As a gay man, I had mixed emotions about watching Steven Soderbergh’s recent HBO biopic, Liberace: Behind the Candelabra. On the one hand, as a depiction of the personal life of one of the few gay entertainers of the 20th century (closeted though he was his entire life), I was looking forward to it. On the other hand, as a depiction of someone who represented some of the worst stereotypes about gay men, I held my breath.
At least there was Matt Damon’s ass to look forward to.
I must admit that, on paper at least, it sounded intriguing. Michael Douglas, master portrayer of macho hubris in such movies as Wall Street and Fatal Attraction (and now recovering from throat cancer) as Liberace, perhaps the most effeminate gay man who ever lived. Could he pull it off?
And Matt Damon, whom I’ve had a crush on at least since The Talented Mr. Ripley, as his lover, Scott Thorson. Who could resist?
Actually watching the movie, on the other hand, was kind of like watching the proverbial train wreck: repulsive at times, yet you can’t look away.
For starters: How do you depict a man who was camp personified without lapsing into camp yourself? I must admit, Michael Douglas toed the line pretty well, nailing Liberace’s voice and mannerisms without overdoing it.
But then there’s the whole creepy May-December nature of their relationship which, while accurate, is still difficult to watch. The first time I saw Michael Douglas without his wig on, I had the same reaction Scott Thorson did when he and Liberace went to the video store.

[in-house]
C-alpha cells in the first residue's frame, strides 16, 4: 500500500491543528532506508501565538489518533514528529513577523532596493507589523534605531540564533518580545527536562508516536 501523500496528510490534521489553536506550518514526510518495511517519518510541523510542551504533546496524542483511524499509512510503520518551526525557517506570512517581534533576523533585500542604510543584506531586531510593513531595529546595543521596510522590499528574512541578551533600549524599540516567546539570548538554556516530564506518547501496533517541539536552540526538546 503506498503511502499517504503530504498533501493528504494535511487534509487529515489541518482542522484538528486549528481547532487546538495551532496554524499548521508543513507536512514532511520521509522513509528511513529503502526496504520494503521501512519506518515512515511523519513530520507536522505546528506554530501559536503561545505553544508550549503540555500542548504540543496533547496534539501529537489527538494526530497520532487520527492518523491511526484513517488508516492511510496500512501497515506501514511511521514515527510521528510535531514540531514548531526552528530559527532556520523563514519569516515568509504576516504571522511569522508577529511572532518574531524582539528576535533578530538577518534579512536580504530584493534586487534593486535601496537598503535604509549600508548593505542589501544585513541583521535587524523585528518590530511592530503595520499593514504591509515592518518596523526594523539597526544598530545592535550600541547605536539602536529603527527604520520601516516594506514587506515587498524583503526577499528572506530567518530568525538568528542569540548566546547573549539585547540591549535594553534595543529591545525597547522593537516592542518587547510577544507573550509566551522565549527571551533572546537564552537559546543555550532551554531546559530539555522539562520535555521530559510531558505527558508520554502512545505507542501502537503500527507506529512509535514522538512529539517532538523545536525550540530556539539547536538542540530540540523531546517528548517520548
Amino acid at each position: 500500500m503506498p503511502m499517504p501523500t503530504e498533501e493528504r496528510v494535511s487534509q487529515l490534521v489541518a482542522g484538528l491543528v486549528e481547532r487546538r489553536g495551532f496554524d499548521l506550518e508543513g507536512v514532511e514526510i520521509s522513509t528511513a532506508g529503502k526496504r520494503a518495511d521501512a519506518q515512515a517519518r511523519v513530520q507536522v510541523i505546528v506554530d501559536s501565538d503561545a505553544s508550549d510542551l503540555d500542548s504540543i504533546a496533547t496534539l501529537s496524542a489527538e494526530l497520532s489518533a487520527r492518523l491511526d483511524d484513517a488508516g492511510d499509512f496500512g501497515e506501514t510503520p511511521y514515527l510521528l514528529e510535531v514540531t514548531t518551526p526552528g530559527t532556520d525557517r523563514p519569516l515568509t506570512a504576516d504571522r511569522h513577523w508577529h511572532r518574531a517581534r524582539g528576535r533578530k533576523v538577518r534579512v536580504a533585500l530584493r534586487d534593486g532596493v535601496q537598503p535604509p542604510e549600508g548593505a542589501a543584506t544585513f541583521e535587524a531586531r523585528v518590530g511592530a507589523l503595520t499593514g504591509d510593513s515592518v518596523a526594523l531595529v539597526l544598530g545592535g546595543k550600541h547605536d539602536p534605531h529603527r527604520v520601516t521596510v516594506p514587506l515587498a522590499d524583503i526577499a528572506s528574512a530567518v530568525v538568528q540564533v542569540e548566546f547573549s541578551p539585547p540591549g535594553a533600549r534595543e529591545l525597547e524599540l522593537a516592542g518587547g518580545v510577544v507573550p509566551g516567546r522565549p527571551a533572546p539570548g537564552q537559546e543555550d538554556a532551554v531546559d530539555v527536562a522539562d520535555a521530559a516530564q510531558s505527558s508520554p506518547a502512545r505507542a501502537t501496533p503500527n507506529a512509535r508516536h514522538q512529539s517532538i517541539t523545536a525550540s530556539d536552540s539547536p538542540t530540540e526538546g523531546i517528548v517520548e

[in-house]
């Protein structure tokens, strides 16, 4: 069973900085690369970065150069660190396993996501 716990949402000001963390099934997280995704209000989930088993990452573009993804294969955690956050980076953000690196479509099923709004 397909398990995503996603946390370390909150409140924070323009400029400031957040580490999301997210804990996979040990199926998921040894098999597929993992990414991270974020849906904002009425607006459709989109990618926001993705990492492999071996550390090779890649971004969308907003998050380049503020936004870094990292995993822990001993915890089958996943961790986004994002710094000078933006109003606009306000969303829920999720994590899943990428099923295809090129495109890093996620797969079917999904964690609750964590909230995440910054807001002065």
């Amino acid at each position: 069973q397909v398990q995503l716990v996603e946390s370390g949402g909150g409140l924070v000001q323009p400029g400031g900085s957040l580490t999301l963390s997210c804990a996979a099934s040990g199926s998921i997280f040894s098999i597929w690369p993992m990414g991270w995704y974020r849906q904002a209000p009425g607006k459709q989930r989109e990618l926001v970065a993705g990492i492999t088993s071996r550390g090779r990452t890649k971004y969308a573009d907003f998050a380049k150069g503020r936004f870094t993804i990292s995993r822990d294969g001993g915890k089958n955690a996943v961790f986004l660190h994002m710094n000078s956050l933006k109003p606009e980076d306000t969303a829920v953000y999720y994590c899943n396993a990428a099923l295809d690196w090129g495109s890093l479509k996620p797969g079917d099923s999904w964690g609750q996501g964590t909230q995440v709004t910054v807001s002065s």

Then again, as such shows as Dynasty and Lifestyles of the Rich and Famous have shown us, there’s a certain voyeuristic pleasure in watching how the other half lives and, to his credit, it appears that Liberace was in on the joke.
The movie had its genius moments, too. Cheyenne Jackson’s slow burn in the beginning as Liberace’s soon-to-be-rejected protégé, called back at the end of my movie by the soon-to-be-rejected Matt Damon. Rob Lowe as the plastic surgeon who, as a friend of mine pointed out, really did look like Michael Jackson. An unrecognizable Debbie Reynolds as Liberace’s mother. If nothing else, Steven Soderbergh always makes interesting casting choices.
And despite what the Times said, I really did believe Michael Douglas and Matt Damon as sexual partners, not just surface portrayals. They really did “go for it.”
So, ultimately Liberace: Behind the Candelabra accurately portrayed the dueling forces at work within one of the most famous, and most closeted, gay entertainers of the 20th century, in the process revealing the mixed feelings gay men often have about themselves as well as the mixed feelings society often has about wealth and fame.
Plus there was Matt Damon’s ass.